See message below from the Tennessee Department of Ag. Some Knox County Cattlemen have received these phone calls as well!
NASHVILLE — The Tennessee Department of Agriculture (TDA) is warning livestock producers about a potential scam.
Several Tennessee cattle farmers have recently been contacted by a person or persons indicating they want to buy cattle. The supposed buyer reaches out via text, claiming that a cashier’s check will be sent as payment with money added for shipping, and that the seller should contact the buyer once the payment is received. If the seller indicates they won’t accept a cashier’s check, the conversation ends.
While a cashier’s check is a standard method of payment and typically safe to deposit, sellers should first contact the financial institution where the check is drawn to ensure its validity. There may be insufficient funds associated with the transaction, or the check itself may be counterfeit. To TDA’s knowledge, no Tennessee producers have fallen victim.
“Although at this time it appears that no crime has been committed, we want farmers to be cautious,” Agricultural Crime Unit Captain Greg Whitehead said. “This person appears to be targeting seedstock producers who advertised through reputable agriculture publications. Farmers have avoided being caught up in a possible scam because they’ve alerted each other, their local Extension office, and TDA.”
Good practices to prevent being scammed include researching the potential buyer online before agreeing to a transaction and resisting pressure to act immediately on a sale or purchase. Consumers should be wary of offers to pay over the purchase price, even if there seems to be a valid reason. This tactic is common in check cashing scams.
If you suspect a crime has been committed, please contact the Agricultural Crime Unit at 844-AG-CRIME (844-242-7463) or email@example.com.
The primary purpose of our haymaking equipment is to dry hay to the optimum moisture for storage, then package densely. This winter, our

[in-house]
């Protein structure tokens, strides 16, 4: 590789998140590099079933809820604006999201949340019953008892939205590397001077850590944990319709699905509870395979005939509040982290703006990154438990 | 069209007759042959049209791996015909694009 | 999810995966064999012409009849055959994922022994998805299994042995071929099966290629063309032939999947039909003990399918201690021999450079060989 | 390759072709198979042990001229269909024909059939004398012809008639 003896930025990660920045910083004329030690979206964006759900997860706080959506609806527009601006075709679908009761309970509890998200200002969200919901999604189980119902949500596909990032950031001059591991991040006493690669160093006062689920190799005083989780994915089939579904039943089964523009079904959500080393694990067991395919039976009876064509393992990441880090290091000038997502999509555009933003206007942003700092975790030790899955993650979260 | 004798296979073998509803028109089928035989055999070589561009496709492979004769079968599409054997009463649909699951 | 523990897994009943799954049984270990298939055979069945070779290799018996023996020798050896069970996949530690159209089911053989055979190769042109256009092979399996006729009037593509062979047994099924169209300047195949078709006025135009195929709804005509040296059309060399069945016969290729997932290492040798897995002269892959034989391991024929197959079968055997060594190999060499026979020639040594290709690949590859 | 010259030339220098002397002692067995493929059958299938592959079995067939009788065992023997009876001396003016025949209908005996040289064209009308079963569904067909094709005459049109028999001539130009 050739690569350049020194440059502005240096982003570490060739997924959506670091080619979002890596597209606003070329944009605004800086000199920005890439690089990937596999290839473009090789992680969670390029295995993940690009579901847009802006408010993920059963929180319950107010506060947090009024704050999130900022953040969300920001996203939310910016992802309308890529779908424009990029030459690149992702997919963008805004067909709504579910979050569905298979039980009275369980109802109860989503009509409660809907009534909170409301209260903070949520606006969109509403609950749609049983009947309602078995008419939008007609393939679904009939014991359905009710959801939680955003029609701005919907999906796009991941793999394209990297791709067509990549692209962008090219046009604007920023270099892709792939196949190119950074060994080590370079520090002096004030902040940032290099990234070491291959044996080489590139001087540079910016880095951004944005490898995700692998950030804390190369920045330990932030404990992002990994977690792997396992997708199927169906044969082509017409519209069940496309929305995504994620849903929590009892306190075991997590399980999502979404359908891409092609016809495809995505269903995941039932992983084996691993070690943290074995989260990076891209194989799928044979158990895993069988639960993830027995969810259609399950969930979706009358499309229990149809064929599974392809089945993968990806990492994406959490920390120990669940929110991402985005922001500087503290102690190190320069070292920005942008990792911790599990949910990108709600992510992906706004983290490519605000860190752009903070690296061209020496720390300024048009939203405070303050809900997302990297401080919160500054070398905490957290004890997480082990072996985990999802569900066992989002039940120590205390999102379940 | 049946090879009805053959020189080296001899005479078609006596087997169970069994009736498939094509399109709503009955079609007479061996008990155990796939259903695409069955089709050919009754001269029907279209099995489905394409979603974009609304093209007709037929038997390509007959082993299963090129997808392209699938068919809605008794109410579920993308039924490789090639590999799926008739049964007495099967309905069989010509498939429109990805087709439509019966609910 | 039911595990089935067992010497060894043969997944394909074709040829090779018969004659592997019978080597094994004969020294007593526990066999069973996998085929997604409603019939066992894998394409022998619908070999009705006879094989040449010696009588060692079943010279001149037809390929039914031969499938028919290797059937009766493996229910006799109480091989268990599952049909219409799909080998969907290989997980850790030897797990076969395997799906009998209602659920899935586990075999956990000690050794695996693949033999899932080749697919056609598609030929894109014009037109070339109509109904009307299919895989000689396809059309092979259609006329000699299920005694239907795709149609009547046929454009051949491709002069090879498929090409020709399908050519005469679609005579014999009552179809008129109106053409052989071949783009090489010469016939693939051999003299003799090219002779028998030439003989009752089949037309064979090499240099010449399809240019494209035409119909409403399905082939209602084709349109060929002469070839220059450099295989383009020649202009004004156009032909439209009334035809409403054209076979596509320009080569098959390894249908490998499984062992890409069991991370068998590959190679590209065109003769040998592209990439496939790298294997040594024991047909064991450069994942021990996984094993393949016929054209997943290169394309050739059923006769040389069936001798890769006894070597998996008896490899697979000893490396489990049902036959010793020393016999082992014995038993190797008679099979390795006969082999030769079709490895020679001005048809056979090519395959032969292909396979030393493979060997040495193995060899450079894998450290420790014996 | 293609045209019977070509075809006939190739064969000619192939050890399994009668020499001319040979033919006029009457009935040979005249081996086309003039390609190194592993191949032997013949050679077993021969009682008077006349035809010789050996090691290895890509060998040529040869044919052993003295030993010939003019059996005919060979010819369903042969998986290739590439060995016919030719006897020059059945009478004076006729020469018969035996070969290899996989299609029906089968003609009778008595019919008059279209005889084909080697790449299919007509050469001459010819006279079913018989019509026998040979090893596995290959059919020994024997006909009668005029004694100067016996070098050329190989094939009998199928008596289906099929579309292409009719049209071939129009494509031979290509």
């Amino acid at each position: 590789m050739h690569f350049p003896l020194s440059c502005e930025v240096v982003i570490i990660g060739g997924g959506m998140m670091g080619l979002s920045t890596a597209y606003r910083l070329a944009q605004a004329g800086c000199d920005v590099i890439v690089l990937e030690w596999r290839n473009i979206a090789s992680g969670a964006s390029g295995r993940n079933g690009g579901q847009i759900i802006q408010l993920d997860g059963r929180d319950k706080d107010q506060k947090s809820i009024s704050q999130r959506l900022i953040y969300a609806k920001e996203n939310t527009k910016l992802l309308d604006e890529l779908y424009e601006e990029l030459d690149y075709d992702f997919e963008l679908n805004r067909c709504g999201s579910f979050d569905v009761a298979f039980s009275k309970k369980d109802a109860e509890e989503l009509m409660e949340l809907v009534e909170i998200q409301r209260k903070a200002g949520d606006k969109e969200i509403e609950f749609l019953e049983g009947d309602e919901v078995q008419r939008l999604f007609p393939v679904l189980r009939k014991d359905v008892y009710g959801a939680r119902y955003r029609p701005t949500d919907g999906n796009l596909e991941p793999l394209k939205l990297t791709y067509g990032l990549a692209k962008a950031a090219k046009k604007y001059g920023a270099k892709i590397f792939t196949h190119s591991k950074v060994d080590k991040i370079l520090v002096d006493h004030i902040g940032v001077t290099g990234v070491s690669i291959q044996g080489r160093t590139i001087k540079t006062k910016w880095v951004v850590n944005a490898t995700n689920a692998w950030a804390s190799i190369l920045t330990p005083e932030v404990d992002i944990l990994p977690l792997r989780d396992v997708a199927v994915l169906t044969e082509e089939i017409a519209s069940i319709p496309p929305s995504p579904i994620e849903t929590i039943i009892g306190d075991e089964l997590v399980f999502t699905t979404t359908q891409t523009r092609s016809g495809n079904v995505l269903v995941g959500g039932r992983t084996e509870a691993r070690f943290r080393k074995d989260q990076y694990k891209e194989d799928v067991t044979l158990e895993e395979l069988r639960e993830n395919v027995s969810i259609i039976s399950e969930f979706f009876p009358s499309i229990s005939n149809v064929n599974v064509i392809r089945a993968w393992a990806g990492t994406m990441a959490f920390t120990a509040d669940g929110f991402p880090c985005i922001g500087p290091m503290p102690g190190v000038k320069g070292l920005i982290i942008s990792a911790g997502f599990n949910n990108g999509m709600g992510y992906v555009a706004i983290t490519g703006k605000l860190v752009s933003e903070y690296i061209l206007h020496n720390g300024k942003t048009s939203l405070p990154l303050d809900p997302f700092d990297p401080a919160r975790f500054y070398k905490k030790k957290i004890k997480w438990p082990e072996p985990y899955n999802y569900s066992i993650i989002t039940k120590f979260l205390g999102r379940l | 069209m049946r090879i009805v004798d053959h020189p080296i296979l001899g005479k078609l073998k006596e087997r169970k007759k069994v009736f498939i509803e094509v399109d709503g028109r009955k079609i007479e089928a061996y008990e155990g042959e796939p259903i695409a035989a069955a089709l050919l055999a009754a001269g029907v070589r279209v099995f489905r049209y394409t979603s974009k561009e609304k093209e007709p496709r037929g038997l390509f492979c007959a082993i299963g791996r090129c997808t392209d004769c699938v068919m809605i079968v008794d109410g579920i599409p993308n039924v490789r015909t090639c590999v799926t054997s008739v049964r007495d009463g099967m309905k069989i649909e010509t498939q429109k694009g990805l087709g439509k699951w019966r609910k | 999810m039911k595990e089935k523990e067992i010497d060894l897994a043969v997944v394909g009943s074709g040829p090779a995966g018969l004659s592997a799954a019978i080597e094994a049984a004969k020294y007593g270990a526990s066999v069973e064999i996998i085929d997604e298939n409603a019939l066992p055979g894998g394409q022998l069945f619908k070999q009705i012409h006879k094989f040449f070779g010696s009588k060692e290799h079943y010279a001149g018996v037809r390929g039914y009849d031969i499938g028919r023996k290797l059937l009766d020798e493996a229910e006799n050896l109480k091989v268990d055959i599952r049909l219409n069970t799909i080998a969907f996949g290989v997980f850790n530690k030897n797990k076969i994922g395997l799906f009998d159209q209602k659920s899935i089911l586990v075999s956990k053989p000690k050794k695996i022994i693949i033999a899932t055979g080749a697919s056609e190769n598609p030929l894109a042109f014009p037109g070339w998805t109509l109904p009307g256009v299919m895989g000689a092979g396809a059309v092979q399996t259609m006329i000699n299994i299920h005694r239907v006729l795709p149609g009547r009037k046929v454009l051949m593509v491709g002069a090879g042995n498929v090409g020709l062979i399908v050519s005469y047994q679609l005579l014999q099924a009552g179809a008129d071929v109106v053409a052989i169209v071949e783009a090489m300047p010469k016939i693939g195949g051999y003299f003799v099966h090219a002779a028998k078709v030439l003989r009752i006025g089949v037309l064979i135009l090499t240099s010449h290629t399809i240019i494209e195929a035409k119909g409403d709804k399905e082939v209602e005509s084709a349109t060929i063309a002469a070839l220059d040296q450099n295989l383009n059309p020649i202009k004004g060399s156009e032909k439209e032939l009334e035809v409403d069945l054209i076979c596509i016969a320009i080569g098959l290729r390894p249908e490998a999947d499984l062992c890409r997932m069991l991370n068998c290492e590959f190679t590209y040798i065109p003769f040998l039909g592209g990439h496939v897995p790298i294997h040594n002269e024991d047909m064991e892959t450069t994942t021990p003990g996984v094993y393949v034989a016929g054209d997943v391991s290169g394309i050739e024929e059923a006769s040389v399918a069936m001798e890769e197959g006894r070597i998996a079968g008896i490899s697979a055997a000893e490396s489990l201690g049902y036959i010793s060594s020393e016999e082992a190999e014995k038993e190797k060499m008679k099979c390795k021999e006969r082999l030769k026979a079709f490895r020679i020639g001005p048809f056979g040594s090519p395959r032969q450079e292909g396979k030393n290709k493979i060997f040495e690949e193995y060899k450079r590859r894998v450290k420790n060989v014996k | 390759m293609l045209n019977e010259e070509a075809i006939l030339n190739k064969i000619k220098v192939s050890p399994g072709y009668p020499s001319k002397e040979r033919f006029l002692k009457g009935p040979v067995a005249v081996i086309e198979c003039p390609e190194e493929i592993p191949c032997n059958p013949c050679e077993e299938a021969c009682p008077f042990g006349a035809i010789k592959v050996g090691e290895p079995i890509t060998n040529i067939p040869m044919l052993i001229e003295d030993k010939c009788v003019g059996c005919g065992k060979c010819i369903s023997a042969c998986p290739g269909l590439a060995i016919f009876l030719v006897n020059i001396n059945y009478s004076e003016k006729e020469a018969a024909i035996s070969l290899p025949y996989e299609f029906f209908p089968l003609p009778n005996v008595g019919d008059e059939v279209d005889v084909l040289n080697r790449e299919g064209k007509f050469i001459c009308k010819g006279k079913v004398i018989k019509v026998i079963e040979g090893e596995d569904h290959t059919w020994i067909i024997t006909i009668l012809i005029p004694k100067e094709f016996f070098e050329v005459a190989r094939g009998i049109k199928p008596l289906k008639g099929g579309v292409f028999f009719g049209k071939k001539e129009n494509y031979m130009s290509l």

shop has been a staging ground for improved hay drying.
The mower conditioner, both rakes and tedder have all been rotating through our shop to be sure they are ready to not only function properly
Uneven roll wear can result in poor conditioning across the length of the rolls. Photo provided by Jason Hartschuh.
but to make sure hay dries as fast as possible. It is amazing how little adjustments in the shop can save a couple of much-needed hours of drying time. Your operator’s manual will have the proper adjustments for your machine. Just as we always start with the mower for winter repairs, let’s start there on best maintenance practices to improve hay drying.
Improved hay drying starts at the cutter bar. When the crop is cut ragged with lots of long plant material still attached, this material is often ripped loose by the rake and ends up creating wet spots in windrows. The primary winter service to prevent this is to make sure knives are sharp and not dragging on the cutter bar when spinning. This is also a good time to check all gear boxes and, on disc mower conditioners, that cutting modules are not worn to the point of becoming out of time. Changing cutting speed by slowing down can improve the machine’s ability to cut the entire crop and not leave long stems attached. Continue reading →
According to Ted Wiseman, Ohio State University Extension Educator in Perry County, “If you have high ash content in your forages, you’re feeding dirt.” And, the feed conversion on dirt is not good!
During the second session of the 2020 Ohio Beef Cattle Nutrition and Management School that was hosted by the Ohio State University Extension Beef Team, Wiseman discussed the value of analyzing the nutrient content of forages. Included in that presentation was an explanation regarding ash content, what it results from, and why it’s a concern. In this brief excerpt from his presentation, he explains, in part, how 5 pounds of a forage with 18% ash content is equivalent to feeding a pound of dirt to the animal, and offers some thoughts on preventing high ash content in our forages.
Seeds have been flying off the “shelves” of online stores.
Seed sellers across North America have been overwhelmed by skyrocketing demand in recent weeks as home gardeners are preparing to grow their own vegetables in the face of the COVID-19 pandemic.
Starting around March 16, online seed stores saw a huge spike in orders for vegetable seeds, as fears emerged that the pandemic could threaten food security.
The increase in demand was so dramatic for Wayne Gale and his Canada-based business, Stokes Seeds, that they temporarily closed down their online store for home gardeners, in order to ensure they could fill all of their orders for commercial growers. Gale’s business received around 1,000 orders from home gardeners during the weekend before March 16, a period of time it would usually receive around 350 such orders. “And this is not our peak season. Usually our peak season is the second week of February,” Gale says.
Sellers say that many of their new customers are likely new to the world of gardening, and are cooped up in their homes with a lot of time on their hands. While seed growers think any time is a good time to start growing your own food, they say concerns over the food supply are probably driving a lot of the current interest. Continue reading →